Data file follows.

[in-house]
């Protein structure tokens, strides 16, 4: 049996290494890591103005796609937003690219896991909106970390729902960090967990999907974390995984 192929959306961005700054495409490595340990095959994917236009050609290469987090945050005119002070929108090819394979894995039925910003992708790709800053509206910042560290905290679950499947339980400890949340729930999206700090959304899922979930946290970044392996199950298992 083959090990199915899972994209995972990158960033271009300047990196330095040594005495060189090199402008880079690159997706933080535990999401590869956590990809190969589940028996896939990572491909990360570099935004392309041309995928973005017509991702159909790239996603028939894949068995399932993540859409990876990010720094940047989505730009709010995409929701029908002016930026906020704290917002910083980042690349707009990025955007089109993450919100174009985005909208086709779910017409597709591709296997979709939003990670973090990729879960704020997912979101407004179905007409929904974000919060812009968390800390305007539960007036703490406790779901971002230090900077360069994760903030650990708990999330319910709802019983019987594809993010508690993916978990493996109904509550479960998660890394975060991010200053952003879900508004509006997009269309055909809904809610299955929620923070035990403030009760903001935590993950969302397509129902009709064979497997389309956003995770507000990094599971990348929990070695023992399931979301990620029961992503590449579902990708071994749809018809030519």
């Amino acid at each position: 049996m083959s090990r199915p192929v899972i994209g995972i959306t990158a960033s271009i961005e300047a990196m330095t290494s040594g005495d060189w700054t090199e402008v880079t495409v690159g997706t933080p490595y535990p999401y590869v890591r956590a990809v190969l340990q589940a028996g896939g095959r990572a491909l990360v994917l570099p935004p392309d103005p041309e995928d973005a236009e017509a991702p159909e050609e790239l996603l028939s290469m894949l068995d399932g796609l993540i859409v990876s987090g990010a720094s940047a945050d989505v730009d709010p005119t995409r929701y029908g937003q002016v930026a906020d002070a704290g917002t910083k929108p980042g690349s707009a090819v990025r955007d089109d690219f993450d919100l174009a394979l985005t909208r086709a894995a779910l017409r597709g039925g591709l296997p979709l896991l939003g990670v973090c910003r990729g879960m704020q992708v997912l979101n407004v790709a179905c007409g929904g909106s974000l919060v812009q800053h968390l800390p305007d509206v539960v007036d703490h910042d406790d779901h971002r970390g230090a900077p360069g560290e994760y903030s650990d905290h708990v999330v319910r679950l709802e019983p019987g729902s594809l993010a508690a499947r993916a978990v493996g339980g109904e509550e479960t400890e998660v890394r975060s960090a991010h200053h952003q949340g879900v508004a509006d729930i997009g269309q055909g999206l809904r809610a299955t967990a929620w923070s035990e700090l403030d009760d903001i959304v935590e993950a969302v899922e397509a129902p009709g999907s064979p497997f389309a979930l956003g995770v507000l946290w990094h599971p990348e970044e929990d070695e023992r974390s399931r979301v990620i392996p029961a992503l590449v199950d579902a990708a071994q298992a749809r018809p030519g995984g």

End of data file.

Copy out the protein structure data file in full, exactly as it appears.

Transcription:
[in-house]
């Protein structure tokens, strides 16, 4: 049996290494890591103005796609937003690219896991909106970390729902960090967990999907974390995984 192929959306961005700054495409490595340990095959994917236009050609290469987090945050005119002070929108090819394979894995039925910003992708790709800053509206910042560290905290679950499947339980400890949340729930999206700090959304899922979930946290970044392996199950298992 083959090990199915899972994209995972990158960033271009300047990196330095040594005495060189090199402008880079690159997706933080535990999401590869956590990809190969589940028996896939990572491909990360570099935004392309041309995928973005017509991702159909790239996603028939894949068995399932993540859409990876990010720094940047989505730009709010995409929701029908002016930026906020704290917002910083980042690349707009990025955007089109993450919100174009985005909208086709779910017409597709591709296997979709939003990670973090990729879960704020997912979101407004179905007409929904974000919060812009968390800390305007539960007036703490406790779901971002230090900077360069994760903030650990708990999330319910709802019983019987594809993010508690993916978990493996109904509550479960998660890394975060991010200053952003879900508004509006997009269309055909809904809610299955929620923070035990403030009760903001935590993950969302397509129902009709064979497997389309956003995770507000990094599971990348929990070695023992399931979301990620029961992503590449579902990708071994749809018809030519």
């Amino acid at each position: 049996m083959s090990r199915p192929v899972i994209g995972i959306t990158a960033s271009i961005e300047a990196m330095t290494s040594g005495d060189w700054t090199e402008v880079t495409v690159g997706t933080p490595y535990p999401y590869v890591r956590a990809v190969l340990q589940a028996g896939g095959r990572a491909l990360v994917l570099p935004p392309d103005p041309e995928d973005a236009e017509a991702p159909e050609e790239l996603l028939s290469m894949l068995d399932g796609l993540i859409v990876s987090g990010a720094s940047a945050d989505v730009d709010p005119t995409r929701y029908g937003q002016v930026a906020d002070a704290g917002t910083k929108p980042g690349s707009a090819v990025r955007d089109d690219f993450d919100l174009a394979l985005t909208r086709a894995a779910l017409r597709g039925g591709l296997p979709l896991l939003g990670v973090c910003r990729g879960m704020q992708v997912l979101n407004v790709a179905c007409g929904g909106s974000l919060v812009q800053h968390l800390p305007d509206v539960v007036d703490h910042d406790d779901h971002r970390g230090a900077p360069g560290e994760y903030s650990d905290h708990v999330v319910r679950l709802e019983p019987g729902s594809l993010a508690a499947r993916a978990v493996g339980g109904e509550e479960t400890e998660v890394r975060s960090a991010h200053h952003q949340g879900v508004a509006d729930i997009g269309q055909g999206l809904r809610a299955t967990a929620w923070s035990e700090l403030d009760d903001i959304v935590e993950a969302v899922e397509a129902p009709g999907s064979p497997f389309a979930l956003g995770v507000l946290w990094h599971p990348e970044e929990d070695e023992r974390s399931r979301v990620i392996p029961a992503l590449v199950d579902a990708a071994q298992a749809r018809p030519g995984g």